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The Time Of Year Can Impact The Way Your Brain Works (And How Well!)
The human brain is an amazing thing and one that is still shrouded in mystery, even as we make new advancements in medicine and the study of the mind. One such study has found that our brain function may very well be dependent on the time of year or the passing of seasons. Of course, for some of us, this may not be much of a surprise at all, especially if you are a person who prefers one season over another. Now, that preference may very well be tied into how our brains are wired and how they perform during a certain time of the year.
The results of the study were particularly fascinating and seemed to indicate a definite correlation between the way our brains function in relation to the time of year or the season.
The Link Between the Seasons and Our Brain Function
Recent studies are now showing a link between the success rate when performing a mental task and the time of year in which that task is performed. In fact, some participants studied showed a marked difference when performing the same task throughout the year.
The physical part of the task itself remained largely unchanged during these studies, but the important finding was how the brain reacted to the task itself. The study in question was conducted over the course of the year with special attention given to the time of year in which the study was applied. When the participants were tested, they were in a controlled environment to prevent any outside or physical cues from distorting the results. Brain scans were performed while the participants performed a cognitive task and the brain’s activity was observed.
Components of the brain that seemed to be most affected by the seasons included the ability to process information as well as the ability to retrieve older information. Overall, the way a person completed the task did not change, so there were no physical changes that could be directly observed; however, on the brain scan a different picture was emerging. Different seasons actually impacted how easily the brain retrieved information and solved the problem showing that some seasons actually have a higher “cost” when it comes to the energy needed to work out a problem.
One of the most obvious observations was the fact that the brain seemed to “perk up” in the summer months, specifically in late June. This peak seemed to coincide with the summer solstice when the days were at their longest. When winter rolled around, brain activity seemed to lull, again coinciding with the seasons. This time, it was the equinox that had an impact on brain function.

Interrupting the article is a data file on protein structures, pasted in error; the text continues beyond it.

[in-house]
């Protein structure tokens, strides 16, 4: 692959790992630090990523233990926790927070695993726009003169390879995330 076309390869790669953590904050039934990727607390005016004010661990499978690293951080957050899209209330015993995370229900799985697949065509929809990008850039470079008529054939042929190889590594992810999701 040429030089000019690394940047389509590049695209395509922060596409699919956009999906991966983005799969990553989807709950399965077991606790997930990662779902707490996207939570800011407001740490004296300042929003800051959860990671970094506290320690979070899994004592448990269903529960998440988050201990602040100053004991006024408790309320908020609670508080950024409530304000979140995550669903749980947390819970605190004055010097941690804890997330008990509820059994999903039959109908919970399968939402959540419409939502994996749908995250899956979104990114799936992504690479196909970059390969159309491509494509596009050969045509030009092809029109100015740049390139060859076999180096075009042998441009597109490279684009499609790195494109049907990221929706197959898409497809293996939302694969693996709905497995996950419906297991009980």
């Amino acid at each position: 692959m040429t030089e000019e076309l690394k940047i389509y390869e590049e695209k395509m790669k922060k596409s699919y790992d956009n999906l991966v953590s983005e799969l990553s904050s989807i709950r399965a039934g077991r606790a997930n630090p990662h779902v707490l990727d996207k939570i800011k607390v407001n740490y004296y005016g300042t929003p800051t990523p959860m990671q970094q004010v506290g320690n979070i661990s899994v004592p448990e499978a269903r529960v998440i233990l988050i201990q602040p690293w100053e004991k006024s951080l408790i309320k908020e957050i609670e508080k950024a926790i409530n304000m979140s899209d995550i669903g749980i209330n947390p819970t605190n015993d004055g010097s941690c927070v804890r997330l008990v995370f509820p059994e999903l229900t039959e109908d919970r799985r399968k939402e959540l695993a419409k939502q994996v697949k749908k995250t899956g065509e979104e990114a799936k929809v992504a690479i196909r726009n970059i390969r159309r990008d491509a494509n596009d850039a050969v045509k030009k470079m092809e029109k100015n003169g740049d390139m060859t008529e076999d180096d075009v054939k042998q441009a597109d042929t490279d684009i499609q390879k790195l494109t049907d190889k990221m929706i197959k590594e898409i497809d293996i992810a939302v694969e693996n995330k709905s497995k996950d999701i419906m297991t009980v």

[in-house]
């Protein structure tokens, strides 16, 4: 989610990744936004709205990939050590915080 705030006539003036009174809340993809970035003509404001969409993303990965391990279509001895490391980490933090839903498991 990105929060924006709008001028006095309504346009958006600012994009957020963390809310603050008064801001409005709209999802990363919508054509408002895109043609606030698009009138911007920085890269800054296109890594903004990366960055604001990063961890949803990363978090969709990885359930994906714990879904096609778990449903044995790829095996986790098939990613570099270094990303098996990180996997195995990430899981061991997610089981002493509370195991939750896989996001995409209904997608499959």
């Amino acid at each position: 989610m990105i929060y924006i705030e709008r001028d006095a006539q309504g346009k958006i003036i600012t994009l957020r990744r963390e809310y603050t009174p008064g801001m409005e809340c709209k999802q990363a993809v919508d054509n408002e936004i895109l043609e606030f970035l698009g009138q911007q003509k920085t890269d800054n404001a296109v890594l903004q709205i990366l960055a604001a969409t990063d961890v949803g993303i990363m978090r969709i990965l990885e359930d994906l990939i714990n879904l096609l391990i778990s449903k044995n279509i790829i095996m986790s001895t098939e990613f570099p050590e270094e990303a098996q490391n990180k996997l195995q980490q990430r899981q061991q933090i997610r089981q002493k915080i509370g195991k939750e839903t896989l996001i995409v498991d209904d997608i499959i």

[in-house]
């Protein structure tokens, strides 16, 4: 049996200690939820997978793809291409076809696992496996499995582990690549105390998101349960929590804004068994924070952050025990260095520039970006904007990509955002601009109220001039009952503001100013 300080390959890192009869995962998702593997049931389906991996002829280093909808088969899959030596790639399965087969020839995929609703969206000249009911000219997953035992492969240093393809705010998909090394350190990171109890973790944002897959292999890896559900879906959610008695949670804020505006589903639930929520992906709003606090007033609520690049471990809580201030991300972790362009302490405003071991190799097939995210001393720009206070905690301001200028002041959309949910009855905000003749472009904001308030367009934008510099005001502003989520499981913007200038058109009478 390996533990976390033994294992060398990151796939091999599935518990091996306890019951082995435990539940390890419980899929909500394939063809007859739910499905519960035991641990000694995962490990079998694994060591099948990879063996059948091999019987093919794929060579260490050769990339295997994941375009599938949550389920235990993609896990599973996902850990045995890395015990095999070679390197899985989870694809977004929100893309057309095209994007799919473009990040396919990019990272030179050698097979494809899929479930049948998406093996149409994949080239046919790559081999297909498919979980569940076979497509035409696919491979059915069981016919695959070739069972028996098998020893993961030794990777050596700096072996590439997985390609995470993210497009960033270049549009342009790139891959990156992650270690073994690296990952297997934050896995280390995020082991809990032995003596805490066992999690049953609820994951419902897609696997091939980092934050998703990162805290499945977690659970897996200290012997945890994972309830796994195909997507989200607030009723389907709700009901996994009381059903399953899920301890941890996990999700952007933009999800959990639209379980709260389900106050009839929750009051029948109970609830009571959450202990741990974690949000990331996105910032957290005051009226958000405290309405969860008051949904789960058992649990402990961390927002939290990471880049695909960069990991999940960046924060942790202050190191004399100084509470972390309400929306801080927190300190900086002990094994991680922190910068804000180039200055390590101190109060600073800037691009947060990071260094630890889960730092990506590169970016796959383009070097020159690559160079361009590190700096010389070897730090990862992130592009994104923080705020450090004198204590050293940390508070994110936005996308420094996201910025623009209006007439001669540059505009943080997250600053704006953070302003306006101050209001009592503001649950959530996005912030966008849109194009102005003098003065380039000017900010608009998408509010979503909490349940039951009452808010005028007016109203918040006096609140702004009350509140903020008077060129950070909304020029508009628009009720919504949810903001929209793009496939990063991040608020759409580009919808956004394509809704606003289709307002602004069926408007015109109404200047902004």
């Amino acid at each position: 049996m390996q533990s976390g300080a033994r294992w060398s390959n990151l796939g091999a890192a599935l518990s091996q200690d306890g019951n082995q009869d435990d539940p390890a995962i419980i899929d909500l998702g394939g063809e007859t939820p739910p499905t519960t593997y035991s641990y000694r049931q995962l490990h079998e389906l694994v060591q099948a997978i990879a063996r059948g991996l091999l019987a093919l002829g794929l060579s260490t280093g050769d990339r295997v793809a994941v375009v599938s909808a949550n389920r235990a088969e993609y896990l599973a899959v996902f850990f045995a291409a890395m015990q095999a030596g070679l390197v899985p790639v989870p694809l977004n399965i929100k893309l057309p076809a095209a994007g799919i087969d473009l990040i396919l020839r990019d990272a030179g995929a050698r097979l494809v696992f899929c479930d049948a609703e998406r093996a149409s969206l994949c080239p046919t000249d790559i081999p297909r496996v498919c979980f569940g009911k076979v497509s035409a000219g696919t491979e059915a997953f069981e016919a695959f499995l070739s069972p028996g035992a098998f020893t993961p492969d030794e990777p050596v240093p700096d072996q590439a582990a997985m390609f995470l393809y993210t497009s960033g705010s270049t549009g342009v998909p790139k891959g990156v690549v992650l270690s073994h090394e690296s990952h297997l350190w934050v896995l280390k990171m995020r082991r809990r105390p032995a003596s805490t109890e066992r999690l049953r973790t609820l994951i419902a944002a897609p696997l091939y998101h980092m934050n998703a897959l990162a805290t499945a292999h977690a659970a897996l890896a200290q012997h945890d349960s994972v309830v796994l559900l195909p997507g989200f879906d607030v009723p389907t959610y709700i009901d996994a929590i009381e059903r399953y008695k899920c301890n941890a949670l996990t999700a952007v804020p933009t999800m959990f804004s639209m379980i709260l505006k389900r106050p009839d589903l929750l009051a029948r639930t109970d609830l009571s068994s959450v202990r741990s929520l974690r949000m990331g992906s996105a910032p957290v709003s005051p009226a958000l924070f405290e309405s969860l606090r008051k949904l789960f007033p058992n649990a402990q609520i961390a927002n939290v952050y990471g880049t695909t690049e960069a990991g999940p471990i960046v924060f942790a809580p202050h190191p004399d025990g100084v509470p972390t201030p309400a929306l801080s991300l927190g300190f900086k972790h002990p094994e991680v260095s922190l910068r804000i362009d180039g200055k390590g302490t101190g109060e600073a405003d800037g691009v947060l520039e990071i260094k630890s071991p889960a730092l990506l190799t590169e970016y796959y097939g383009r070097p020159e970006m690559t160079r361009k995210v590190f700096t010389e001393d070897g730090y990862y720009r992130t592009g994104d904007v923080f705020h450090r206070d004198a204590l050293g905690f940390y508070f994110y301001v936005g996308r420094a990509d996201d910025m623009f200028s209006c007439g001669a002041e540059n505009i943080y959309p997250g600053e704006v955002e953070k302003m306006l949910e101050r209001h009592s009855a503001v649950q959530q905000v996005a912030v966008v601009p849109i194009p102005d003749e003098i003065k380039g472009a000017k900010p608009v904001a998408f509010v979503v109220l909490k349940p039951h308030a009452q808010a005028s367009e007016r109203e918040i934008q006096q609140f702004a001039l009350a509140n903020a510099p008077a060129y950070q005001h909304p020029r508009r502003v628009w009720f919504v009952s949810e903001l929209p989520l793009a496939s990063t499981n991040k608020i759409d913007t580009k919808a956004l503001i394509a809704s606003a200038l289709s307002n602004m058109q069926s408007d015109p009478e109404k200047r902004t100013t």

For those wondering about the connections with information retrieval and memory, the brain performed the best in the spring and fall. These findings actually show a correlation with previous schools of thought concerning how well the brain functions at various times of the year. One theory suggests that the amount of food we consume throughout these periods is partly responsible, while another suggests that the changes are linked to the amount of daylight or the length of the day during the seasons studied.
The Seasons and Our Moods
Obviously there is a connection between the seasons and the way we feel; in fact, nearly everyone can relate to feeling a certain way during a particular part of the year. For example, those living in the North where winter can be long and drawn out have reported more depression and sadness when compared with those living in the Southern regions. These findings also seem to align nicely with the theory that brain activity can be impacted by the time of year.
What remains to be understood is the precise way in which the brain processes the time of year and how those processes then feedback into the way the brain performs. The actual reason behind the performance of the brain and the time of year is not readily apparent and requires more study. It is, however, just another fascinating aspect of the human mind and goes to show how little we truly know when it comes to the human brain itself.